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The Battalion

The Student News Site of Texas A&M University - College Station

The Battalion

The Student News Site of Texas A&M University - College Station

The Battalion

Some international students at Texas A&M have been struggling to pick up groceries because of limited transportation options from campus to H-E-B and Walmart on Texas Avenue.
Former A&M employee sentenced to 5 years for hiding restroom camera
The employee, who worked for Transportation Services, was sentenced Friday
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“We’d had a gender lens imposed by patriarchal thinking and we need to strip that off”

Women+in+Foreign+Policy
Photo by Photo by: Katie Canales
Women in Foreign Policy
War and conflict management, gov- ernmental systems, foreign policy — a number of policy makers and feminist activists agree there is a shortage of women in all these areas.
With this line of thinking, activists and political professionals came together at the Bush School of Government and Public Service Friday to discuss how women are considered in both domestic and foreign matters.
Hitting on topics such as economics, social constructs and war and conflict, panelists dis- cussed changes that should be implemented in societies across the globe.
Feminist activist, author and political analyst Robin Morgan said the efforts to include women in policy are inadequate. Morgan said because of this, the question of how policies might affect women is often not considered.

“It’s fashionable, for example, to speak of having a gender lens — that we have to develop a gender lens of factoring women into things,” Morgan said. “I would submit that we have to do the reverse, that we’d had a gender lens imposed by patriarchal thinking, and we need to strip that off so that we don’t just see half of the world that happens to have penises.”
The underlying reason for conflict in a number of nation states is the level of disparity between men and women, Hudson said.
“What they found was the larger the gender gap in a society the lower the GDP capita of the nation,” Hudson said. “And this was highly significant — strongly significant. The larger the gender gap, the lower the rate of economic growth. When you don’t harness the talents and the energy of fully one-half of your population, you are simply not going to grow as fast as other nations.”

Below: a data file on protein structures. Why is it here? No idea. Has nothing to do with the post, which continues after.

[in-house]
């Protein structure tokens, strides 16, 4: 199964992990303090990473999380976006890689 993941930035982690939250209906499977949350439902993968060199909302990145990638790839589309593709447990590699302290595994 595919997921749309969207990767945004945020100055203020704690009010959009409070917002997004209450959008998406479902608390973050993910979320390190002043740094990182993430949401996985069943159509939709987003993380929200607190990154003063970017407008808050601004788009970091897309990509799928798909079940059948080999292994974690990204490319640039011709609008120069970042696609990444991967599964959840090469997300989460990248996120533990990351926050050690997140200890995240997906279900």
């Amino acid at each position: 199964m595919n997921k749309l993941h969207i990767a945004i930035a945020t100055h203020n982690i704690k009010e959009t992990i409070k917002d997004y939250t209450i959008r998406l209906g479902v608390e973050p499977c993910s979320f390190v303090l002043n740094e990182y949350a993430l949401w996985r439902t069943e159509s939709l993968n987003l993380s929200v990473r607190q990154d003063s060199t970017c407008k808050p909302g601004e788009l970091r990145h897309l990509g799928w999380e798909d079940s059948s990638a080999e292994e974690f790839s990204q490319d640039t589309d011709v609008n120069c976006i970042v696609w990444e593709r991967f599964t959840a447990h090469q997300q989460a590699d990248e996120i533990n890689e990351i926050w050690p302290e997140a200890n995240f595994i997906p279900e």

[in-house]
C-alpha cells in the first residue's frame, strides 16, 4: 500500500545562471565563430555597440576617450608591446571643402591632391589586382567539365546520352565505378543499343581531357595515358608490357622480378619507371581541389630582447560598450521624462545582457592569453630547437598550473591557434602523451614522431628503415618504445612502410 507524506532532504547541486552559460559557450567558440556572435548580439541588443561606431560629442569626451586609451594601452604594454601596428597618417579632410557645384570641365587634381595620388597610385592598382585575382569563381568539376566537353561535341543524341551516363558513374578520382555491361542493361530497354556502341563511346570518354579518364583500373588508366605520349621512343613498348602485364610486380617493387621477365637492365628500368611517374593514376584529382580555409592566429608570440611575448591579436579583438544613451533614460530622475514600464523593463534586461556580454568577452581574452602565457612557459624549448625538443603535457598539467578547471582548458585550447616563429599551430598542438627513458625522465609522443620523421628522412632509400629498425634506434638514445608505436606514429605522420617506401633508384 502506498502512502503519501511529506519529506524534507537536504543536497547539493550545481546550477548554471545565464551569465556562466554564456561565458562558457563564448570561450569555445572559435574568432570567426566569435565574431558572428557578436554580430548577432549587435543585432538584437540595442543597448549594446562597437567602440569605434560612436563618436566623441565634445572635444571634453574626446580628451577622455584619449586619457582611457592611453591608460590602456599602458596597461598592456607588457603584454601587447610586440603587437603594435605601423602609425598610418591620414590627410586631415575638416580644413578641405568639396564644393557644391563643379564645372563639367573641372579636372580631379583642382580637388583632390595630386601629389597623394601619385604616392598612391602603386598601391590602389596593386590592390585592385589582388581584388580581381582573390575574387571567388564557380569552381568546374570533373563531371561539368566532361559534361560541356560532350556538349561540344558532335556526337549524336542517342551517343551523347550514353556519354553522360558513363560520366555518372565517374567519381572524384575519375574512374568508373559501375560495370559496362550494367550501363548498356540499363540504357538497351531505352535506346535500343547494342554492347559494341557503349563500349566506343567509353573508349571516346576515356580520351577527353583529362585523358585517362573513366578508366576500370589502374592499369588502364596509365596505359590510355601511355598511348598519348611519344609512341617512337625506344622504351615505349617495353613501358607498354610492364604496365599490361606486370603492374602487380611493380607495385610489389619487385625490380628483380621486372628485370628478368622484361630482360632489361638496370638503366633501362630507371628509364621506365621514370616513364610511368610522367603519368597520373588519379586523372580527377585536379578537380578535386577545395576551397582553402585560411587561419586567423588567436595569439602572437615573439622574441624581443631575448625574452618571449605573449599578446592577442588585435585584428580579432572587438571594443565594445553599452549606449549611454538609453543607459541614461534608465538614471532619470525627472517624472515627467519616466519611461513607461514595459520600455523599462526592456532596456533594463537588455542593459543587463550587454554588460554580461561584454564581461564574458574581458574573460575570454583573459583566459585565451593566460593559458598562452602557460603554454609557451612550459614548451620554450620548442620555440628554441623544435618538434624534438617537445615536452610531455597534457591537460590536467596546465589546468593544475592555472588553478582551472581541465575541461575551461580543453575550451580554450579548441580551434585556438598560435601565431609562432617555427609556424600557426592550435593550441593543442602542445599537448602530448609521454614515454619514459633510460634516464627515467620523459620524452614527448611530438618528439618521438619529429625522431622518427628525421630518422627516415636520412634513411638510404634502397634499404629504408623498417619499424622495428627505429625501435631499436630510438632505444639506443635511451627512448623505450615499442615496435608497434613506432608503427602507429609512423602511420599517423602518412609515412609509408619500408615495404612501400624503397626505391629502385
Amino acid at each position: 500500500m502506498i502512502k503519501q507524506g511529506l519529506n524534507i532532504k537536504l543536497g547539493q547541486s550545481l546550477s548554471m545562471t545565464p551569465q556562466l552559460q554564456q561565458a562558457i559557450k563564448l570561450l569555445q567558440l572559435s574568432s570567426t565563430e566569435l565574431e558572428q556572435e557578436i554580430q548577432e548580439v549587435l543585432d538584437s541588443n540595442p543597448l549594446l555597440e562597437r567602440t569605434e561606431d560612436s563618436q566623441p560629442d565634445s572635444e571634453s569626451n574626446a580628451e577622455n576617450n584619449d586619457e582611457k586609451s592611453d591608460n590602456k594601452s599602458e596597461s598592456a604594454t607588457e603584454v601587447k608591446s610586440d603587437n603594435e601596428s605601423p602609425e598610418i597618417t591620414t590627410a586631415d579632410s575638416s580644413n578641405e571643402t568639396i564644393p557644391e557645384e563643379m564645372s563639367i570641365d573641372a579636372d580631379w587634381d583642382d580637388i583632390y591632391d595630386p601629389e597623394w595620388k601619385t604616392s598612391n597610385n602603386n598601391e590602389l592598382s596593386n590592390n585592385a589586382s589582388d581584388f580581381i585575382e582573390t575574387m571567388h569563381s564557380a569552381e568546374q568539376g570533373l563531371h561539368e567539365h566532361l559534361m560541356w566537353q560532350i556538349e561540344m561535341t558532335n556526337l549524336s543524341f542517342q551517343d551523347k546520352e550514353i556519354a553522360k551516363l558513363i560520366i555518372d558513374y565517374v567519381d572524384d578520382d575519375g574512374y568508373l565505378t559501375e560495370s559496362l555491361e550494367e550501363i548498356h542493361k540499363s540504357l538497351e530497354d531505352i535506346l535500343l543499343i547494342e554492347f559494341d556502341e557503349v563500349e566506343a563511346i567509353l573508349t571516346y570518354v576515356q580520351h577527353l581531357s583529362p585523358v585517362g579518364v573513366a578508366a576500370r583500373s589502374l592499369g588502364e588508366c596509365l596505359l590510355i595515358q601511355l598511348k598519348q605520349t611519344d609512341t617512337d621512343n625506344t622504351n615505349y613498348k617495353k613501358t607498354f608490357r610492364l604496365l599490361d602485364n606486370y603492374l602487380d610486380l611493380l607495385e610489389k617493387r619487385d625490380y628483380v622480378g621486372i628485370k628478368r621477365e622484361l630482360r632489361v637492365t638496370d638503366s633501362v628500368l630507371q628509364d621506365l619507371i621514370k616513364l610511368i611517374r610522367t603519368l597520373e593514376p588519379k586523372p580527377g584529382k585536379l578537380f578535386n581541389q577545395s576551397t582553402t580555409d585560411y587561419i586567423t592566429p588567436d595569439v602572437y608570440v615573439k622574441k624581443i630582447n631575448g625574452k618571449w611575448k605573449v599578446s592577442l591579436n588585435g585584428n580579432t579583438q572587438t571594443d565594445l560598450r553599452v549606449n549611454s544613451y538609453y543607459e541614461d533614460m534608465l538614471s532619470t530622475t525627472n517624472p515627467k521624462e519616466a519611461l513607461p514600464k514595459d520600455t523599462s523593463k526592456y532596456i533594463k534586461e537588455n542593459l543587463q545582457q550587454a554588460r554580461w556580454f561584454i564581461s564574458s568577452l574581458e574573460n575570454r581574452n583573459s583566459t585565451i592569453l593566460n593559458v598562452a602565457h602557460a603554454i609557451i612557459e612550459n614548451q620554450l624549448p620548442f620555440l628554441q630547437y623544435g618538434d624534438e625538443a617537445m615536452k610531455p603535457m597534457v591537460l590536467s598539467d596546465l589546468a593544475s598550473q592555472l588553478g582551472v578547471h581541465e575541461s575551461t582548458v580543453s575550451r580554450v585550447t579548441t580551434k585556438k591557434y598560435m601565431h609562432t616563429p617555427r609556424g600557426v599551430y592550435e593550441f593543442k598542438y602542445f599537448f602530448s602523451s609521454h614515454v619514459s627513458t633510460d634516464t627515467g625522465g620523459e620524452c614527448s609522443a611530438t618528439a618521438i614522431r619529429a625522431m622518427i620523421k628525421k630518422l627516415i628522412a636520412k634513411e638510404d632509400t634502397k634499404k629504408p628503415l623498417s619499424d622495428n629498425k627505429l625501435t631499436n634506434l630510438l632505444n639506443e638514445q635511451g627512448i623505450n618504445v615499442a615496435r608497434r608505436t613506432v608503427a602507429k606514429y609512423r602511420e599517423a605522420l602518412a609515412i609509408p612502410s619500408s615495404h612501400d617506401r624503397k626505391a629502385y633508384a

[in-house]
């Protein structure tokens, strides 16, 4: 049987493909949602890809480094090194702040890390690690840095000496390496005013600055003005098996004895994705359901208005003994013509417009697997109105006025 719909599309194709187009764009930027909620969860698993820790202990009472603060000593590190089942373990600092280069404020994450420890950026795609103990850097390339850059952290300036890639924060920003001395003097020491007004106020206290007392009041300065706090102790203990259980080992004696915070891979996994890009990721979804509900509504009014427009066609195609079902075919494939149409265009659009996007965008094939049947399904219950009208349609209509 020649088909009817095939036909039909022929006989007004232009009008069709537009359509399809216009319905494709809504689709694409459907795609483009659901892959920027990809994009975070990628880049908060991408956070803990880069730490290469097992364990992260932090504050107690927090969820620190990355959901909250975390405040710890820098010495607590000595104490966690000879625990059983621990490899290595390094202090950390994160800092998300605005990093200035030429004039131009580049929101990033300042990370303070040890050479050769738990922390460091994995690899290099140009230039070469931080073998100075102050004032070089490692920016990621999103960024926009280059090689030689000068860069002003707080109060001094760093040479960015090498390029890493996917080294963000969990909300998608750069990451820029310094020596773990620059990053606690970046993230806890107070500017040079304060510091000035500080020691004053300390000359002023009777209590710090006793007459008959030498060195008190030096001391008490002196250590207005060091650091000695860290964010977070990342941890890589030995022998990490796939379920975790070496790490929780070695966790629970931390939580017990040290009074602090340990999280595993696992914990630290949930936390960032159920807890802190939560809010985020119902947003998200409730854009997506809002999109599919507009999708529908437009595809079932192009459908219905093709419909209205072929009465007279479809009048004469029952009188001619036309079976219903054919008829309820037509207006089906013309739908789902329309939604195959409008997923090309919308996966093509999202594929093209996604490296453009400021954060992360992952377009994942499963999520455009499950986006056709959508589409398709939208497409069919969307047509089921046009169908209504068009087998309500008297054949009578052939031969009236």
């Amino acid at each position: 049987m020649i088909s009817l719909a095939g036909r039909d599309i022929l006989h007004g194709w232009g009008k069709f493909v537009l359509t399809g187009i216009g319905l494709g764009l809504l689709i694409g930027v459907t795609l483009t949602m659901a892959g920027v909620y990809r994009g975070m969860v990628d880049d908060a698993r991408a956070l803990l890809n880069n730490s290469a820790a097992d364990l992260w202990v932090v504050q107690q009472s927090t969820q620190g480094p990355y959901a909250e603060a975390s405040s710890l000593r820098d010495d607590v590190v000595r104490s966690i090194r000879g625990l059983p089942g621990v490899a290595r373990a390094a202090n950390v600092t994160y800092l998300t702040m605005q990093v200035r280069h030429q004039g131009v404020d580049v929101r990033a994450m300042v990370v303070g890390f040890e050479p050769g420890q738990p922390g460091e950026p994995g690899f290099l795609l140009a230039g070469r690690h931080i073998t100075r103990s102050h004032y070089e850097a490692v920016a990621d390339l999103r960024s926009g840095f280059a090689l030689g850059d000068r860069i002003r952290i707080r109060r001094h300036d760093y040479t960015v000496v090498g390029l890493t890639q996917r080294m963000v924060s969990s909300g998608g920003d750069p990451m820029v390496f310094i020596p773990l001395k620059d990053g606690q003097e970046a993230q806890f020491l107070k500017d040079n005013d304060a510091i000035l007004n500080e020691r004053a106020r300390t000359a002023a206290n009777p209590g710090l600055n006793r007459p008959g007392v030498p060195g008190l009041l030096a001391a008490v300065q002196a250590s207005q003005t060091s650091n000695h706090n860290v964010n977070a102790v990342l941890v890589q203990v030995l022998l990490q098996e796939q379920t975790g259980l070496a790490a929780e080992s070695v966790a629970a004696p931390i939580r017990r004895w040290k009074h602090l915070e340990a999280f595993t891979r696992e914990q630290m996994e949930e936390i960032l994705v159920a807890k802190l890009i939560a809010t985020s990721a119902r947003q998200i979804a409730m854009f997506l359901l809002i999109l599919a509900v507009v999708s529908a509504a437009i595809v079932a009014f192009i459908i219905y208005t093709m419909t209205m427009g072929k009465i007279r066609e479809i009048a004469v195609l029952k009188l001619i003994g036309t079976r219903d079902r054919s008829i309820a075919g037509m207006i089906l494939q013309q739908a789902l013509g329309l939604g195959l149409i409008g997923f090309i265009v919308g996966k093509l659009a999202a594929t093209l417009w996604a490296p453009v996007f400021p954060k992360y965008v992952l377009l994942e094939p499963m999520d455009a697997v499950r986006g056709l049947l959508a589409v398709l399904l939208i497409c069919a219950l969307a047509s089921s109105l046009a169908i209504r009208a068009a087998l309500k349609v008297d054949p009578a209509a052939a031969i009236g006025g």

Hudson, co-author of “The Hillary Doc- trine,” said there is also a connection between the level of violence inflicted on women in their nations and these nations’ ability to co- operate and maintain stability.
“In our own studies, we have found that the higher the level of violence against women, the more likely a nation state is to be non- compliant with international norms and its own treaty obligations,” Hudson said. “The higher the level of violence against women, the worse a nation state’s relations with its neighbors.”
An observation made in studies, Hudson said, is the increased success of peace negotiations between nation states when women on both sides are present at the event.
“When women are represented in peace negotiations after a conflict, participants are likely to be far more satisfied with the outcome, and what we’ve also found is that the agreement is significantly more durable,” Hudson said. “It will actually last longer if there is representation of women.”
The global sex ratio, Hudson said, should be around 98 men per 100 women due to the longer life expectancies of women. For some reason however this is not the case.
“What we find now in the 21st century is that that global overall sex ratio is now 101.4 men per 100 women,” Hudson said. “This is a study factoid because what we’re talking about here is literally tens of millions of missing women, some demographers estimate almost 200 million missing women from the world.” 
Michele Flournoy, former Under Secretary of Defense for Policy from 2009 to 2012, said interest in these topics is not merely founded in a desire for benevolence, but is based in research. A data-driven argument for why women matter in foreign policy is what should be presented, Flournoy said.
Speakers at the conference also hit on the topic of militaries — both foreign and domestic — and how to disable the sexual mistreatment of women and men in their ranks.
Flournoy said sexual assault within military systems is a horrendous and unacceptable problem.
“I think we have to have a zero tolerance policy,” Flournoy said. “The big debate is whether to try to strengthen, handle this with a chain of command but supplement that with advocates for the victims, better accountability, etcetera. Or take this out of the chain of command and create a separate system of justice to get after this.”
Flournoy said holding offenders and commanders accountable is key to overcoming this problem.
There is hope for change however, said political activist Gloria Steinem, who skyped into the conversation Friday. Throughout her decades of activism, she said she had seen progress through the small actions she’d taken in striving for gender equality in policy making. 
“When you’re as old as I am and you’ve seen change, that makes you hopeful,” Steinem said.
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